As language, Blake’s text communicates with the reader beyond the image, but the lettering itself remains a visual component of the image as a whole, and can communicate through visual as well as linguistic means, as when words are split visually, adding an additional visual inflection to their meaning. One such manipulation occurs in the word “Reli-gion” on Plate 25, an example that not only splits the word, but reverses the momentum of the reader’s progress through the text by directing the eye up and to the left to complete the word. Such movement, I believe, is particularly significant in that it defies the practice of reading text and forces the reader to visually interact with the plate in a process more akin to that which is applied to an image, in which the details of the image dictate the movement of the eye, in contrast to the predetermined and consistent path a reader usually takes through lines of text.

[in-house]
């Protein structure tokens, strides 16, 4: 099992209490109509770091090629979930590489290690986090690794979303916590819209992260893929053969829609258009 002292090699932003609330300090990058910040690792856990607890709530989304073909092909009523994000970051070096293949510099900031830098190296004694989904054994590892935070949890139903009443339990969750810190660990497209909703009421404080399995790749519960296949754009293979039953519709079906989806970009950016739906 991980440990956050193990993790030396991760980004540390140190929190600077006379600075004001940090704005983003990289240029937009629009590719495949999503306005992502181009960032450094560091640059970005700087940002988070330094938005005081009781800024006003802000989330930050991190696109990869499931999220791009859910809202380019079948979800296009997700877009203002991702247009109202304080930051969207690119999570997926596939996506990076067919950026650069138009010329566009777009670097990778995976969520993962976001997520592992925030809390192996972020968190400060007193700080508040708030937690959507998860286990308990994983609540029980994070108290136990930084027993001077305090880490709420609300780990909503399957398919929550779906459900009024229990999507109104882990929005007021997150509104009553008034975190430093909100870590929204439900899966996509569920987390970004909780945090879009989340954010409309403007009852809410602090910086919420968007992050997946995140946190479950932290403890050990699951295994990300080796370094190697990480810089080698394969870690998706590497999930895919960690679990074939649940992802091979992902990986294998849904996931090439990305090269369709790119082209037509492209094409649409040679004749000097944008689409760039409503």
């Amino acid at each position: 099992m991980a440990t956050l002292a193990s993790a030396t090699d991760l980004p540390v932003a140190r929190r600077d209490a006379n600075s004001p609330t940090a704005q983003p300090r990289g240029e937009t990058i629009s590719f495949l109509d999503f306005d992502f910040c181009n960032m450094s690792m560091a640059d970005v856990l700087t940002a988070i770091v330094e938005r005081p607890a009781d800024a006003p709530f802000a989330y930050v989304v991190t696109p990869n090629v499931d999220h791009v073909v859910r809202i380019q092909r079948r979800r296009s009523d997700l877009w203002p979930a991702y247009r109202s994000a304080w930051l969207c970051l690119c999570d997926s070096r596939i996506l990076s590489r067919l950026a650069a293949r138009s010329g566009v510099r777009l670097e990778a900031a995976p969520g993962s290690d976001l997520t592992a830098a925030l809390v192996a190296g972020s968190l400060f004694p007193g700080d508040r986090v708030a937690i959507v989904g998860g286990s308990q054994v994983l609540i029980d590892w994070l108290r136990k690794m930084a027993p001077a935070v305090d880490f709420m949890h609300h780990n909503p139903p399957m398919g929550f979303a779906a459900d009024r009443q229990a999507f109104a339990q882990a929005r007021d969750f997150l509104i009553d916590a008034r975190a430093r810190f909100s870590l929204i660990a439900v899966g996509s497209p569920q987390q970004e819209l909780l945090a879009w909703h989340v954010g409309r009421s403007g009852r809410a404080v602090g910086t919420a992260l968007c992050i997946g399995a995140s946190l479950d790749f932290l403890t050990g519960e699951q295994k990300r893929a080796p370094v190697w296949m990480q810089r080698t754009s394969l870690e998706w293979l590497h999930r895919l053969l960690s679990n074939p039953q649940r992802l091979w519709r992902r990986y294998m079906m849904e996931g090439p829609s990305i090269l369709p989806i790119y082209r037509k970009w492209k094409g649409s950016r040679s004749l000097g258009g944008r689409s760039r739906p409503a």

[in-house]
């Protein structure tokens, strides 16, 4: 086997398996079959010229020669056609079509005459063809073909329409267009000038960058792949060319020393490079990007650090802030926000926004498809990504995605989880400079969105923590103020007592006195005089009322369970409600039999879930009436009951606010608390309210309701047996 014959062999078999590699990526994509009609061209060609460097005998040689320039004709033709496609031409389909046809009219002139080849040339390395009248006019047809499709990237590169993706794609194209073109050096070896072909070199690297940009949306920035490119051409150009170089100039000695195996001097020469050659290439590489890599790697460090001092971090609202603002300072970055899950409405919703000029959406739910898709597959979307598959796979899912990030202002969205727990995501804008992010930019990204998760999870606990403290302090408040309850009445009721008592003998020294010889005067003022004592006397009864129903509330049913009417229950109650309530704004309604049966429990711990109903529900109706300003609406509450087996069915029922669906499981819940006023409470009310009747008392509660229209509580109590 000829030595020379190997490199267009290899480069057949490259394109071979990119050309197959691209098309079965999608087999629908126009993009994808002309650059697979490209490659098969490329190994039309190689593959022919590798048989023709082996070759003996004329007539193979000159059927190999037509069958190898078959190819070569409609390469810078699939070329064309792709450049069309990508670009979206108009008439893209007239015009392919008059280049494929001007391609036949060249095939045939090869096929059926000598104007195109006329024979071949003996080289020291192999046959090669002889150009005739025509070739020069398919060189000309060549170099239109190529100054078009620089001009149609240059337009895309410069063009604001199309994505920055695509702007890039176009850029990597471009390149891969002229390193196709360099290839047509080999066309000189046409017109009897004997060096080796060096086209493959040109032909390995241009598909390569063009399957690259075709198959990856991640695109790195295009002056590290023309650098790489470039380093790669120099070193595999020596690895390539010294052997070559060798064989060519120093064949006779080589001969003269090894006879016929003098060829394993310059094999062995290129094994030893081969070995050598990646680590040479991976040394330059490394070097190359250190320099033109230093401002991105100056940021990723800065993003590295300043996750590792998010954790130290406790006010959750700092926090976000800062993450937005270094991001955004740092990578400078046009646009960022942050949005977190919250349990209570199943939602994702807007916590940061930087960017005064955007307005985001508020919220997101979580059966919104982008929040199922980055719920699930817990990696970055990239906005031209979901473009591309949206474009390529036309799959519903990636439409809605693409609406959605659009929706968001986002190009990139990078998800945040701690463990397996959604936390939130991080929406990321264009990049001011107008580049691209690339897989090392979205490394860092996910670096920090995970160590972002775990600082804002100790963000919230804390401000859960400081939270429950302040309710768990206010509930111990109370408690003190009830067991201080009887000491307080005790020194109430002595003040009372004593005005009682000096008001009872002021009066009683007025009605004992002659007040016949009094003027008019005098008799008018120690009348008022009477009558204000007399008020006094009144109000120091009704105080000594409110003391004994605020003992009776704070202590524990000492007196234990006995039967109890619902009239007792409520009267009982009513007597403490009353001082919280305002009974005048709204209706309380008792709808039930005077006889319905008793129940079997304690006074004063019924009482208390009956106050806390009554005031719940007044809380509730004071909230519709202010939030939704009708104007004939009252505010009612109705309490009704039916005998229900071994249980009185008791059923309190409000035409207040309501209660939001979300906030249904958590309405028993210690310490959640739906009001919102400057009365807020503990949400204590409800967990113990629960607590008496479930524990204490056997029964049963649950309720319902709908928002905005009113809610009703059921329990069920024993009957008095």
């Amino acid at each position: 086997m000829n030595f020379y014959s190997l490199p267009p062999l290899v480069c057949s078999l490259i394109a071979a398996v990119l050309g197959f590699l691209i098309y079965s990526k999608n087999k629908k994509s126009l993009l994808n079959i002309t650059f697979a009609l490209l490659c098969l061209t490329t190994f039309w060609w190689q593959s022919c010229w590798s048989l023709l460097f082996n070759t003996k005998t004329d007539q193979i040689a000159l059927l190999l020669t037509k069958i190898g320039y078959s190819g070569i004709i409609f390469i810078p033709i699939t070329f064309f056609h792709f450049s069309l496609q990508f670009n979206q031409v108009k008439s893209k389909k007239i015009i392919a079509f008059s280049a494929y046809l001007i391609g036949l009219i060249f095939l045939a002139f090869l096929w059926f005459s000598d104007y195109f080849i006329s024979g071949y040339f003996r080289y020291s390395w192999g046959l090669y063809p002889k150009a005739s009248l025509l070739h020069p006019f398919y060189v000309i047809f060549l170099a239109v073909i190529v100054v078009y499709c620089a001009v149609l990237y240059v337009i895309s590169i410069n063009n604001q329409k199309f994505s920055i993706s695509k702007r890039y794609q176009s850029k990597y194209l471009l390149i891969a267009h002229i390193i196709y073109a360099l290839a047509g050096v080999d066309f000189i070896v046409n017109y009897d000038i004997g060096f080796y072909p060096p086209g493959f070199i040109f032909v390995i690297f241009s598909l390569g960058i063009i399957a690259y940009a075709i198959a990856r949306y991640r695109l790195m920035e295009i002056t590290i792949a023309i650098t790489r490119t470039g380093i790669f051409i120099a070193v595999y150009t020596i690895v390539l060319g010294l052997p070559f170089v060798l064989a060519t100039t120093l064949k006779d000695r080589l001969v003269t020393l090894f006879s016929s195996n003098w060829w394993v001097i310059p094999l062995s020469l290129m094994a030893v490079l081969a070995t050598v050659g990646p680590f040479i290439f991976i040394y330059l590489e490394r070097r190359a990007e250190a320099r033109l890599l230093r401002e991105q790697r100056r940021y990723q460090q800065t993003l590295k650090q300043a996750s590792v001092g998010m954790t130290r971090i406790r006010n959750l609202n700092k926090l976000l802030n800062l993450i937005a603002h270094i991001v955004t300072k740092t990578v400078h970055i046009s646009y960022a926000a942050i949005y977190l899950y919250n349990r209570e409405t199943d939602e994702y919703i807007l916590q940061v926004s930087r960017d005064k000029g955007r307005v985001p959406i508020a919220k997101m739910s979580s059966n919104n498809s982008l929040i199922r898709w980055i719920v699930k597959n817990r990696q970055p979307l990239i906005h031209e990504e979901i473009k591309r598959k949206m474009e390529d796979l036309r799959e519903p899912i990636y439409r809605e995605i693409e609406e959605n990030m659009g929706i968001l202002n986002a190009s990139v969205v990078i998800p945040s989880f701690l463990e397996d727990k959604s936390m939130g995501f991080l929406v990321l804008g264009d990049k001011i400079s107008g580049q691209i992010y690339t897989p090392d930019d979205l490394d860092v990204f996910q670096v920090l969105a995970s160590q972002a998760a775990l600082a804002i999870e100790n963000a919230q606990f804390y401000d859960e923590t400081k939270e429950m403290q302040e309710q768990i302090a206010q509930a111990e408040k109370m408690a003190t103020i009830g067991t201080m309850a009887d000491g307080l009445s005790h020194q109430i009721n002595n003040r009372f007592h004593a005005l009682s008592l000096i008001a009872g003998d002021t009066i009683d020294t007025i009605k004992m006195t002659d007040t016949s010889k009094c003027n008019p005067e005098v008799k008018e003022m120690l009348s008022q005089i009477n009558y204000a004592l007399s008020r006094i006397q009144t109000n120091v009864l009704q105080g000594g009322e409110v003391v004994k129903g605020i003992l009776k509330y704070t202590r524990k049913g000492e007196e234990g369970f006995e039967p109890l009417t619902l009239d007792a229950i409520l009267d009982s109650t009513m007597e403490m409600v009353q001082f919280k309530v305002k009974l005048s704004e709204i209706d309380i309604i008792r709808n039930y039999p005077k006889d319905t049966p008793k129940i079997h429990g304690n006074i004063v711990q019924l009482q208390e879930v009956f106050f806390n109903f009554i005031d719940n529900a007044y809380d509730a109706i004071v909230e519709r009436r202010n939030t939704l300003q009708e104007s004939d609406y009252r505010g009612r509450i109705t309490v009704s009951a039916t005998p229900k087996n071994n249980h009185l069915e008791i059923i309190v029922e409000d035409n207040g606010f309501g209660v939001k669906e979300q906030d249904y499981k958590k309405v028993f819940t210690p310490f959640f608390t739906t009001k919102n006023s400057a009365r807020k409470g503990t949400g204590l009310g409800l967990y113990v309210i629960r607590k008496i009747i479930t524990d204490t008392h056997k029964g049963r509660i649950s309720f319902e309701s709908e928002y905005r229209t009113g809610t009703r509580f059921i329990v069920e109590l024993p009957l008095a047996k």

See "Reli-gion" at the bottom of the left column.